In this case there is no relationship between these 3 questions and by grouping them together in a slider set you will end up with relative prompting effects. For example you may well like Pepsi but may also have very strong views on capital punishment which would prevent you from moving the slider as high as you would do if say the comparison was between liking Pepsi, Vinegar & Salt water.
i.e. when asking respondents to move sliders that are grouped together you are asking them to make a relative comparisons and the options each are compared to have a lot to say about the answers you give.
2. When you are interested in the spread of the strength of opinion.
Sometimes people simply do not have strong opinions about things, or find it difficult to make a distinction between choices. Sliders can help you measure the strength of opinion and help you make judgements about how important a choice is to respondents. I suppose in an analogy to mathematical differentiation, sliders give you clearer way to identify rate of acceleration as opposed to speed.
3. Because it is more fun!
This might be regarded as a factious comment, but is important to understand how significant a factor respondent engagement is to the quality of data you get back from online surveys. When used in the right sort of way, sliders can make answering questions more fun and there are lots of creative ways to make answering sliders more fun.
Research shows that this can lead to respondents paying more attention to the answers they give.
4. The under-12 rule
The novelty value of sliders can quickly wear off when respondents are presented with too many banks of them. Because it takes a little more attention to move a slider than press a button, we recommend switching to a different question format if more than 12 options are being asked (roughly enough to fill 1 page without scrolling).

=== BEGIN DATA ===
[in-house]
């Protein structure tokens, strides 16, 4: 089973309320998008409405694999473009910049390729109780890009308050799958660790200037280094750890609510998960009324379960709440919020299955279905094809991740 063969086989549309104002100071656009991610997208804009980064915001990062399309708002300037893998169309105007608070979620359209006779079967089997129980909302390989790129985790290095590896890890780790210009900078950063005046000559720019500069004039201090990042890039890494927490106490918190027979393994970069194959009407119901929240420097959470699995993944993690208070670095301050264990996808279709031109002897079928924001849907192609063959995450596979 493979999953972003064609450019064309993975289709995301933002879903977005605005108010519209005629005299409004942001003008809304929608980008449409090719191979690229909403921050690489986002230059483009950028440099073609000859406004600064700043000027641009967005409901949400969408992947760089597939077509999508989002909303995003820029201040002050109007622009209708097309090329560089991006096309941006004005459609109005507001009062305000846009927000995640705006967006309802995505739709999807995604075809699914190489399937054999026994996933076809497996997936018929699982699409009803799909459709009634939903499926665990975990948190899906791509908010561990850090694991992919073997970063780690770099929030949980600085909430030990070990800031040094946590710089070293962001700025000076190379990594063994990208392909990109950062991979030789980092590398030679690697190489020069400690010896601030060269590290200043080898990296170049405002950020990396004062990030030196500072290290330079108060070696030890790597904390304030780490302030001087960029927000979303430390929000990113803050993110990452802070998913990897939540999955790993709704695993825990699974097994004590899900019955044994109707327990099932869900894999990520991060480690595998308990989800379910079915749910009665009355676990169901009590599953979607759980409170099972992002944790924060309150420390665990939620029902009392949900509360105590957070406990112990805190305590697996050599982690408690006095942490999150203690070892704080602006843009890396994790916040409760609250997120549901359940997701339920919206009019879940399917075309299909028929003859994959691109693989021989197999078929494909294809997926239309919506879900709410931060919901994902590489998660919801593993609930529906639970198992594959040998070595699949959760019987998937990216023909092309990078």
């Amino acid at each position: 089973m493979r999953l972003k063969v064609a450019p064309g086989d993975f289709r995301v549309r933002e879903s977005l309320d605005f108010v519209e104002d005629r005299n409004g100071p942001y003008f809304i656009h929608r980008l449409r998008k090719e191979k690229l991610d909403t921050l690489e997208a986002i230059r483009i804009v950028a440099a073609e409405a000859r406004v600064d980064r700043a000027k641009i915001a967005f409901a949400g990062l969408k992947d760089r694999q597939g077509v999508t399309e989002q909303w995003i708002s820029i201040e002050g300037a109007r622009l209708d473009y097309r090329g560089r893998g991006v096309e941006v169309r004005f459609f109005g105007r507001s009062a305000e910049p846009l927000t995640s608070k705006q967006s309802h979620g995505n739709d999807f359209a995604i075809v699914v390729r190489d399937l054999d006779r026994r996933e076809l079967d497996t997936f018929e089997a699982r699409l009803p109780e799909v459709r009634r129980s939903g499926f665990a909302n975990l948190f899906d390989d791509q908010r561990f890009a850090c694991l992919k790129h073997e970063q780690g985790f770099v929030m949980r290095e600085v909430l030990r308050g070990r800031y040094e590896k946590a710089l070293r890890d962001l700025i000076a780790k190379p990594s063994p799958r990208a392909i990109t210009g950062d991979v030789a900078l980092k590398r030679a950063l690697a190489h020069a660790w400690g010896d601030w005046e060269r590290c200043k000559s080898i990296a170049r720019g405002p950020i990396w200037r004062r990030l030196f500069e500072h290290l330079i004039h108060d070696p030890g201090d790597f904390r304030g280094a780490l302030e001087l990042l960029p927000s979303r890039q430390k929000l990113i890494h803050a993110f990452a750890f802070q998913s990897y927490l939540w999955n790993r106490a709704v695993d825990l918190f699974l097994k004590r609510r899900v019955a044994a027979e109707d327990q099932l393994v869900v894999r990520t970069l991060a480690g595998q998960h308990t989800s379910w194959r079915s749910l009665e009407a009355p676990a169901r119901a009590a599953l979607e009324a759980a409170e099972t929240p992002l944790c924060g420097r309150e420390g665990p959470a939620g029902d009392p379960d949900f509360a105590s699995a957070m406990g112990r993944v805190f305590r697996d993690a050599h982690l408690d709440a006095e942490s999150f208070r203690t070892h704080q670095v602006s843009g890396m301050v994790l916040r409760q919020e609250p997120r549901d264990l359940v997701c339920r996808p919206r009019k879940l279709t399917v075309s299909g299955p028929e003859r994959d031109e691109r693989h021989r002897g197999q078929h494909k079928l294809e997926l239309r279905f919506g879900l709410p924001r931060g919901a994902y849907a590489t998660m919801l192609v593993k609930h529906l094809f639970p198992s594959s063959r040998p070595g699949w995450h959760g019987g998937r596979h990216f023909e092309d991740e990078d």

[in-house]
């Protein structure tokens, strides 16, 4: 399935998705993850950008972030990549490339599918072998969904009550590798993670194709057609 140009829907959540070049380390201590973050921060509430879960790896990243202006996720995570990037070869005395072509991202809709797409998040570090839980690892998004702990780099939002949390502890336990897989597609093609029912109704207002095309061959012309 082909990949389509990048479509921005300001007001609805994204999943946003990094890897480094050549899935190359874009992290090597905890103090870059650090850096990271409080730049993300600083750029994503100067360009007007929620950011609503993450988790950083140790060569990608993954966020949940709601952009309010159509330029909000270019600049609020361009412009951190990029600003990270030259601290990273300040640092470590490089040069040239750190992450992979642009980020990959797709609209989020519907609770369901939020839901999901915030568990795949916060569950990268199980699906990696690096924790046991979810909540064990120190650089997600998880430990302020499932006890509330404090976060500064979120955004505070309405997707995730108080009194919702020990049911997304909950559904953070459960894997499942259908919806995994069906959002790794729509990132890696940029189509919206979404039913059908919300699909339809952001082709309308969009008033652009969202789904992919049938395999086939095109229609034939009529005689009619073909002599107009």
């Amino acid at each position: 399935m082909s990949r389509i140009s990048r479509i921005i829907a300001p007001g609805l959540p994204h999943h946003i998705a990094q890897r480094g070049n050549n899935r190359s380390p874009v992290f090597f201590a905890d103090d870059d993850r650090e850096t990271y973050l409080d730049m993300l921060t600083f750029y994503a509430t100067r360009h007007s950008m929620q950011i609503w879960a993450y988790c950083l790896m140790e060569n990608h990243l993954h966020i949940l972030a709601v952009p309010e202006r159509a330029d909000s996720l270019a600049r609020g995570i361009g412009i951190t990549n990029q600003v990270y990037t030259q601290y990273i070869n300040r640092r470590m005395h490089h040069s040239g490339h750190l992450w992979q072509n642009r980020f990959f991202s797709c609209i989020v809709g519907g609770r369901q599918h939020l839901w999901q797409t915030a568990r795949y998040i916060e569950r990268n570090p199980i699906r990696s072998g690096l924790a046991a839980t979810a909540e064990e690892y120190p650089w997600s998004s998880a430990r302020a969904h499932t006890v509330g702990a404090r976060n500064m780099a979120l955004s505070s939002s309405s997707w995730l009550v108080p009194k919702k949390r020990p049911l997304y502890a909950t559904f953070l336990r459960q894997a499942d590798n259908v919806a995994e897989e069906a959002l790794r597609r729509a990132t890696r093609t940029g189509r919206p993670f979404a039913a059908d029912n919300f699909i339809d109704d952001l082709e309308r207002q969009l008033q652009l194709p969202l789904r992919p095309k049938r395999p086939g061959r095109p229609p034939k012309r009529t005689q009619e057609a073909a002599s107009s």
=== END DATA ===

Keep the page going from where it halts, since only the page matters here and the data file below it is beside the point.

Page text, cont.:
5. Price setting
Sliders are very useful for price setting, within GMI interactive’s system you can link sliders up to a set of data point ranges with a lower and upper limit so they can be used to allow respondents to define for example a price or, date range
6. Linked sliders
Slider can also be linked together to allow respondents to allocate a budget or time spent to different options like in the example below. This is a lot more effective way of asking this type of question compared to the traditional approach of asking respondents to type figures into a box.
7. Double point sliders
For more specialist task you can also use 2 sliders on a range to allow respondents to set lower and upper limits for things, particularly useful for price testing products like the example below.
8. The Flag drop alternative
As a complete alternative to slider GMI Interactive have developed a flag drag and drop question format which can be used for the same type of tasks as you would for traditional slider. The benefit of this format is that it really helps to re-enforce the relative position of choices and in effect serves also as a ranking style question.